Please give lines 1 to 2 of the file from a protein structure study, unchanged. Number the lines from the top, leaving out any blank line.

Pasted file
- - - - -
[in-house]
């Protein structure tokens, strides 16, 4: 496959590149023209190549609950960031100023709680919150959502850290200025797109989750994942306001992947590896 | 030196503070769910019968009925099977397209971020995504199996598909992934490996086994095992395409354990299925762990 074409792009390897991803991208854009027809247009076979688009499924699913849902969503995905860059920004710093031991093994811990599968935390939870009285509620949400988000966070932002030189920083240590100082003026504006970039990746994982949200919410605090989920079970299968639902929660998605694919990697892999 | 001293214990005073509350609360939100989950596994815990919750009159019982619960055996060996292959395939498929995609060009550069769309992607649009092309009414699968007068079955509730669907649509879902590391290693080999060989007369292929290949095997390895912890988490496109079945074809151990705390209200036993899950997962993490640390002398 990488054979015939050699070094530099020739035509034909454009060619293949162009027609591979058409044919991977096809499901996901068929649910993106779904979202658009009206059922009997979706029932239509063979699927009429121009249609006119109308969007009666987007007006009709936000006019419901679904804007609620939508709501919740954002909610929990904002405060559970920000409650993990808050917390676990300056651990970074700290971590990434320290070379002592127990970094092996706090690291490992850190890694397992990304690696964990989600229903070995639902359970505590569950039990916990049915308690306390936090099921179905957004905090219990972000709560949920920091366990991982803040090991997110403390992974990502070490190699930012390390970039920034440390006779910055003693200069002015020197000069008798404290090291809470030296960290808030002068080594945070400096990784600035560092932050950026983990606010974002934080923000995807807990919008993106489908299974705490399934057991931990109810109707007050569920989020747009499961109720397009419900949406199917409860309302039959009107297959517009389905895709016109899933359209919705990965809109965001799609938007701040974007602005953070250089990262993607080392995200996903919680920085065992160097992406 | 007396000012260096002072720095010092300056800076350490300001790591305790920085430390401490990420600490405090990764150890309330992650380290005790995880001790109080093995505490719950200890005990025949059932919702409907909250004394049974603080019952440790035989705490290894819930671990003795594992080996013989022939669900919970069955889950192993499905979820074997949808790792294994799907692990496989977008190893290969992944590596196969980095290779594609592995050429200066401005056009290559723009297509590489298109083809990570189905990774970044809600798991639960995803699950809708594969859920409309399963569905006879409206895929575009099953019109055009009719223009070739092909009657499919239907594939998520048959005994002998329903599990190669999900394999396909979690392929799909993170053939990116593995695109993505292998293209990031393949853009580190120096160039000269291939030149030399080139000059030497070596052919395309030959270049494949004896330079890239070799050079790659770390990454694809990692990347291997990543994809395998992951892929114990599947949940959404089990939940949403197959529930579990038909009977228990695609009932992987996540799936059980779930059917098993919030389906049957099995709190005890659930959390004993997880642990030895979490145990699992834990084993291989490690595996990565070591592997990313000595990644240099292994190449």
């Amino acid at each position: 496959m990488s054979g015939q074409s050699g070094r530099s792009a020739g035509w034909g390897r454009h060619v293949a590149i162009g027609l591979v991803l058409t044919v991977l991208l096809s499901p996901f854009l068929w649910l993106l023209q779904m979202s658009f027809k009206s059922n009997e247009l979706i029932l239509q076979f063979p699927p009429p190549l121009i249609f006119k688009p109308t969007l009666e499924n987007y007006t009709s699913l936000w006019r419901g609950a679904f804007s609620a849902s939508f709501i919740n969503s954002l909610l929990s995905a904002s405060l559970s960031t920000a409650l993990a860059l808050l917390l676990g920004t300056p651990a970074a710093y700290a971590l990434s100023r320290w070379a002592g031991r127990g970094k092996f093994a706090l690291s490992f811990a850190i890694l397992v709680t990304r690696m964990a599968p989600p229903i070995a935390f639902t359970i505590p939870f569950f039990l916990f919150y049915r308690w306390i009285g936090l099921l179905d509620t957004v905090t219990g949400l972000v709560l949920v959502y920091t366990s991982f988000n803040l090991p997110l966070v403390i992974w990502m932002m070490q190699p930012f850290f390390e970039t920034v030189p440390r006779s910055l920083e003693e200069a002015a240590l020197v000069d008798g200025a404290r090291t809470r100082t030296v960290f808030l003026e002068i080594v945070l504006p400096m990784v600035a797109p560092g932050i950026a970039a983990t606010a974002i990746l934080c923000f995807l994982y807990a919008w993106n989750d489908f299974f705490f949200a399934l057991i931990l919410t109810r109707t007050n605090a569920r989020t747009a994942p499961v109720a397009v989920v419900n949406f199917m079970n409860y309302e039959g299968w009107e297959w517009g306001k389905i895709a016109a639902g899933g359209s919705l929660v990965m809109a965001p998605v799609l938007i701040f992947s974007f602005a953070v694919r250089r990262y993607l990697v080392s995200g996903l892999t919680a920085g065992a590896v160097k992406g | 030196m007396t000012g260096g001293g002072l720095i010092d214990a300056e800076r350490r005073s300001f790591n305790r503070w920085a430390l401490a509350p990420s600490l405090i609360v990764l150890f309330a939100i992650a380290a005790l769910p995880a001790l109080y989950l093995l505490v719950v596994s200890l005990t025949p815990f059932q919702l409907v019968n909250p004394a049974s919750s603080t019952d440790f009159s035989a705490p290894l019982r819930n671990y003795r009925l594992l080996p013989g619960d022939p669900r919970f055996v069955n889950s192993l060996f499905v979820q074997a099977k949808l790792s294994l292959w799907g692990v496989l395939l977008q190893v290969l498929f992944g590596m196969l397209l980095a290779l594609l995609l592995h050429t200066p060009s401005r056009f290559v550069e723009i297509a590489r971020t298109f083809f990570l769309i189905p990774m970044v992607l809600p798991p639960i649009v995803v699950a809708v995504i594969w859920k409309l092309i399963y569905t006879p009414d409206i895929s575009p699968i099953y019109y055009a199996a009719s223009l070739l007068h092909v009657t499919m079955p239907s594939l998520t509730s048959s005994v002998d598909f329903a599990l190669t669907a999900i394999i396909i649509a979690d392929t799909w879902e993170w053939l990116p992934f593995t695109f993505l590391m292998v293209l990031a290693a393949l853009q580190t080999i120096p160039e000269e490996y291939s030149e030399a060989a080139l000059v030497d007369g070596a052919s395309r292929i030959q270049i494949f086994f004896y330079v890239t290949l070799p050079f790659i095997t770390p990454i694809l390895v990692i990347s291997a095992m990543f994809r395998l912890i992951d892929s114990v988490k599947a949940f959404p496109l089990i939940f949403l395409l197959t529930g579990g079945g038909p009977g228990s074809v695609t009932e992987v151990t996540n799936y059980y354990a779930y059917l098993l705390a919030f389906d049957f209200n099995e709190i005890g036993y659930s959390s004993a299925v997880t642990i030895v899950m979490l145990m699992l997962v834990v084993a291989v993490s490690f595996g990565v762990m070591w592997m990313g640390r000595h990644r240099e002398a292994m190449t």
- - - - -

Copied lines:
[in-house]
């Protein structure tokens, strides 16, 4: 496959590149023209190549609950960031100023709680919150959502850290200025797109989750994942306001992947590896 | 030196503070769910019968009925099977397209971020995504199996598909992934490996086994095992395409354990299925762990 074409792009390897991803991208854009027809247009076979688009499924699913849902969503995905860059920004710093031991093994811990599968935390939870009285509620949400988000966070932002030189920083240590100082003026504006970039990746994982949200919410605090989920079970299968639902929660998605694919990697892999 | 001293214990005073509350609360939100989950596994815990919750009159019982619960055996060996292959395939498929995609060009550069769309992607649009092309009414699968007068079955509730669907649509879902590391290693080999060989007369292929290949095997390895912890988490496109079945074809151990705390209200036993899950997962993490640390002398 990488054979015939050699070094530099020739035509034909454009060619293949162009027609591979058409044919991977096809499901996901068929649910993106779904979202658009009206059922009997979706029932239509063979699927009429121009249609006119109308969007009666987007007006009709936000006019419901679904804007609620939508709501919740954002909610929990904002405060559970920000409650993990808050917390676990300056651990970074700290971590990434320290070379002592127990970094092996706090690291490992850190890694397992990304690696964990989600229903070995639902359970505590569950039990916990049915308690306390936090099921179905957004905090219990972000709560949920920091366990991982803040090991997110403390992974990502070490190699930012390390970039920034440390006779910055003693200069002015020197000069008798404290090291809470030296960290808030002068080594945070400096990784600035560092932050950026983990606010974002934080923000995807807990919008993106489908299974705490399934057991931990109810109707007050569920989020747009499961109720397009419900949406199917409860309302039959009107297959517009389905895709016109899933359209919705990965809109965001799609938007701040974007602005953070250089990262993607080392995200996903919680920085065992160097992406 | 007396000012260096002072720095010092300056800076350490300001790591305790920085430390401490990420600490405090990764150890309330992650380290005790995880001790109080093995505490719950200890005990025949059932919702409907909250004394049974603080019952440790035989705490290894819930671990003795594992080996013989022939669900919970069955889950192993499905979820074997949808790792294994799907692990496989977008190893290969992944590596196969980095290779594609592995050429200066401005056009290559723009297509590489298109083809990570189905990774970044809600798991639960995803699950809708594969859920409309399963569905006879409206895929575009099953019109055009009719223009070739092909009657499919239907594939998520048959005994002998329903599990190669999900394999396909979690392929799909993170053939990116593995695109993505292998293209990031393949853009580190120096160039000269291939030149030399080139000059030497070596052919395309030959270049494949004896330079890239070799050079790659770390990454694809990692990347291997990543994809395998992951892929114990599947949940959404089990939940949403197959529930579990038909009977228990695609009932992987996540799936059980779930059917098993919030389906049957099995709190005890659930959390004993997880642990030895979490145990699992834990084993291989490690595996990565070591592997990313000595990644240099292994190449």